Part 1 of 3: Designing Your UX Strategy

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By Tracey Greene

Tracey Greene is the Chief Creative Director at Digital Artisans, Sheridan PubFactory’s lead design partner. In this 3-part blog series, Tracey shares insights into maximizing discoverability and accessibility.

Your website platform should be available to every person on any device. The following are critical considerations in a “mobile-first” world for maximizing discoverability and accessibility when creating the optimal user experience for journeys across all of your digital content.

Part 1: Resolution Matters

User Experience (UX) design must be mindful of resolution. In this “mobile-first” world of content, users are viewing content on a variety of devices with resolutions beyond that of desktop computers. It is imperative that your platform is viewed and tested in the different resolutions to ensure that usability and key performance indicators (KPIs) are met on any device.

Abstract content must be above the Google Scholar “fold threshold” for SEO

For users searching for scholarly literature on Google Scholar, there is a threshold for optimal discoverability within search results. The standard baseline to use is the most typical laptop resolution. On a 13” monitor with a 16 x 9 ratio, any Abstract content must appear “above the fold”; that is, the tagged Abstract content that Google Scholar is seeking must appear on a user’s screen without the user having to scroll down to access it. Being mindful of the different browsers and their toolbars (e.g., favorites/bookmarks, search bar, tabs, etc.), your tagged Abstract content should be at least 660px or higher on the screen so that it is visible immediately – no scrolling necessary.

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Maximize key elements to drive conversion

For every platform project, it is imperative to understand the most important goals and to ensure that metrics and measurements are in place to track their performance. Although a project can have many goals, you will need to prioritize them. For example, common goals include:

  • Providing efficient access to the “right” content
  • Making buying and accessing content as easy as possible
  • Delivering robust ad support that will at least maintain—and ideally grow—revenue

Referencing a baseline of UX and User Interface (UI) data prior to a new platform redesign or enhancement will result in a measurably better UI and the building of a proper hierarchy of actions. It also increases the likelihood of maximum findability of content and tools.

Having a solid data reference point also ensures accountability for returning metrics on important goals. For instance, the color and placement of a “download” and/or “buy” button should stand out and have strong visual hierarchy. Advertisements will have a better or worse click rate depending on their size and position on the page. Consider building flexibility into the UI and the platform to allow for /B testing on specific UI elements like a “download content” button. Experiment with where the button is positioned, its color, or even what is stated on the button. This will help determine the best option for driving more conversions.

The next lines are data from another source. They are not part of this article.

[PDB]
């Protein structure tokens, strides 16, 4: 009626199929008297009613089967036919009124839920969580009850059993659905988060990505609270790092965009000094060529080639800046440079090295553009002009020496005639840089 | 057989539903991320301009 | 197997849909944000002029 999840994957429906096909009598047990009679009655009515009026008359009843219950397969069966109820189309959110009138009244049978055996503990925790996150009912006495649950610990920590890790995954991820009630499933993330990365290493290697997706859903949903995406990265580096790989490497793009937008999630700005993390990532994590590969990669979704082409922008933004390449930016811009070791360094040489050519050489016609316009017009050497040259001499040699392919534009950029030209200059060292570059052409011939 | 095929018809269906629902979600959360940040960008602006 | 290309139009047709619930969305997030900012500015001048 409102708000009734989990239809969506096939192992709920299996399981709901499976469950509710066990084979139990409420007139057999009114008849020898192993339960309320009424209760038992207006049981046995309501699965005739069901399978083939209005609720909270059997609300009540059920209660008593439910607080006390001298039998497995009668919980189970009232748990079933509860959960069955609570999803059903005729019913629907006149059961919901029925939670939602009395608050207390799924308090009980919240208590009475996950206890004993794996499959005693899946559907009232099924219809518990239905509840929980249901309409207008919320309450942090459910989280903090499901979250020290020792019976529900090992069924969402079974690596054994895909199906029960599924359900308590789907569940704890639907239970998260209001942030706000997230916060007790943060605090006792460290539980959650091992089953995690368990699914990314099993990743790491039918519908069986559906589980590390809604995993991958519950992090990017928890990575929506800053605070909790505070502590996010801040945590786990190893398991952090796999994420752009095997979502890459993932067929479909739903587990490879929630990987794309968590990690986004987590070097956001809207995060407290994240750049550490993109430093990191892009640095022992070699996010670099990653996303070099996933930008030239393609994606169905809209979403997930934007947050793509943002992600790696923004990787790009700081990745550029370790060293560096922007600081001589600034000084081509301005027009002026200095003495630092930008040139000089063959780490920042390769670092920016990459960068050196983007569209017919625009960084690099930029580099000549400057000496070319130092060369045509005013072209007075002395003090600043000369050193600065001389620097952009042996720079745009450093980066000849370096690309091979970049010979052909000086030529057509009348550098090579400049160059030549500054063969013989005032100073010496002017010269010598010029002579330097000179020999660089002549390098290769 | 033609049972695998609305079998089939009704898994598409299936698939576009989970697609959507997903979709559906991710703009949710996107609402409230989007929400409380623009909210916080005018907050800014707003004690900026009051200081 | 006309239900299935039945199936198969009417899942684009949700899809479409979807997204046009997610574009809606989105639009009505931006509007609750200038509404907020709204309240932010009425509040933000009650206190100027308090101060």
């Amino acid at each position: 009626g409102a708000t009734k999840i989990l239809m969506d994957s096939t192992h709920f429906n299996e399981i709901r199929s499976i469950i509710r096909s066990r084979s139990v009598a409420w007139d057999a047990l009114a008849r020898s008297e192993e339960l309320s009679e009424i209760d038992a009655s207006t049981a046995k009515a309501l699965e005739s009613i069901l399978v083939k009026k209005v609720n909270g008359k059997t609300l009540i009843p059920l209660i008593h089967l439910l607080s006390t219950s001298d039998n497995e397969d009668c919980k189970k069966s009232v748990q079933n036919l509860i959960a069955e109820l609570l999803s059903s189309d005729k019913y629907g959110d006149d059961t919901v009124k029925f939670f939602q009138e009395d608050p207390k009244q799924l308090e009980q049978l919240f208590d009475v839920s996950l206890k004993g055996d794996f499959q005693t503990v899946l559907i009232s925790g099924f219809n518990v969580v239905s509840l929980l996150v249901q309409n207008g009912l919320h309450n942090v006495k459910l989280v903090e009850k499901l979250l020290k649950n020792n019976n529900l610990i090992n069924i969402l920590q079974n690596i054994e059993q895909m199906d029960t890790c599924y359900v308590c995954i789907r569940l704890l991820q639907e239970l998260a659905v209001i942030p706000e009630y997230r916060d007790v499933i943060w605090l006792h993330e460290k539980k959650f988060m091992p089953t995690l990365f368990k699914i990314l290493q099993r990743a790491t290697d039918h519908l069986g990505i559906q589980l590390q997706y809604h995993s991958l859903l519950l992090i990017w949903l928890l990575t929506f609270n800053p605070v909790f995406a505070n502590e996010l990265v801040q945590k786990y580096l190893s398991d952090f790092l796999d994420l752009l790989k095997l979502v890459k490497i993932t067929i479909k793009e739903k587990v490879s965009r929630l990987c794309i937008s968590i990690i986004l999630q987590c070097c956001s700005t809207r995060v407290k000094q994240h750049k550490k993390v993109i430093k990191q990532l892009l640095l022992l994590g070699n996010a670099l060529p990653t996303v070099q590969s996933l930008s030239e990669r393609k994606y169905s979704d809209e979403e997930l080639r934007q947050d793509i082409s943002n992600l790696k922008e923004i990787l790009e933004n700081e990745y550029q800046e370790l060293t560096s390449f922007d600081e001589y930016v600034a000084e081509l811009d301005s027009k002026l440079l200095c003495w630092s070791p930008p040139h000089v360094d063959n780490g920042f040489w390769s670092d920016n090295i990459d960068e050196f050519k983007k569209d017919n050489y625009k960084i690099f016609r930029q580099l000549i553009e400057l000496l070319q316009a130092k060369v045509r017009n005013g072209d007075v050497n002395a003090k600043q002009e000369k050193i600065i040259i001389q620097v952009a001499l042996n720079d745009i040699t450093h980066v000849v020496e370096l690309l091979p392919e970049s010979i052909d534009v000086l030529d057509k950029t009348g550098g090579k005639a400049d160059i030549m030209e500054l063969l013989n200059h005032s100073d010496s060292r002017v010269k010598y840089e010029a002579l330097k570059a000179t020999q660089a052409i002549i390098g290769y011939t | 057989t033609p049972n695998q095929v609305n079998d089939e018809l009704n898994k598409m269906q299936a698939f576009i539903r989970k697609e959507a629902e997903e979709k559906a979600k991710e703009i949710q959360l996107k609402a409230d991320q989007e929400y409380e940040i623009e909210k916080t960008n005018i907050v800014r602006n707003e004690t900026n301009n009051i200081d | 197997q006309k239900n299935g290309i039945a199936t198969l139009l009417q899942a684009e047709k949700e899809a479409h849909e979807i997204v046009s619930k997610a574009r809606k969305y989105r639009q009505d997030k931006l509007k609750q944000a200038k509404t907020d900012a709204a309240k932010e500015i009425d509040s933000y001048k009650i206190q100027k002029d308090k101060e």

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Optimize for readable content

In online publishing, it is important both to ensure a clear, efficient pathway to find content, and to ensure the readability of that content. Key page templates that must optimize screen real estate include search results, table of contents, and content pages (typically an article or chapter page).

There are core tools for each of the templates. Taking a mobile-first approach will help when designing their interactions and locations. For example, a “search results” template should include filters and a “search within” feature to narrow results, as well as sort mechanisms to organize the results displayed. In contrast, a “content page” template should provide access to bibliographic information, figures, references, etc. In both templates, additional tools might include sharing via social media and/or email, printing, and bookmarking.

It’s also critical to provide easy access to tools without diminishing the readable area—on both desktop and mobile devices. For instance, on content pages, the readable content should be the primary focus, with any tools being secondary. In laptop and desktop resolutions, having all of the tools visible to the user alongside the content is feasible as the long as the appropriate hierarchy is achieved. On mobile devices, there simply is not enough screen real estate to account for all elements on the screen at once, and this is where hierarchy of content to tools becomes even more important.

In the example below, techniques like sliders, picklists (i.e., drop-downs), and expand/collapse components have been leveraged to provide optimal readable experience for users with single-click access to tools. In this “mobile-first” design, the expand/collapse toolbar provides an optimal viewing solution for mobile users, but translates seamlessly for larger screens by automatically showing an expanded view. The location and access to the toolbar is familiar to users who access the platform in multiple screen resolutions, while leaving intact the goal of readable content.

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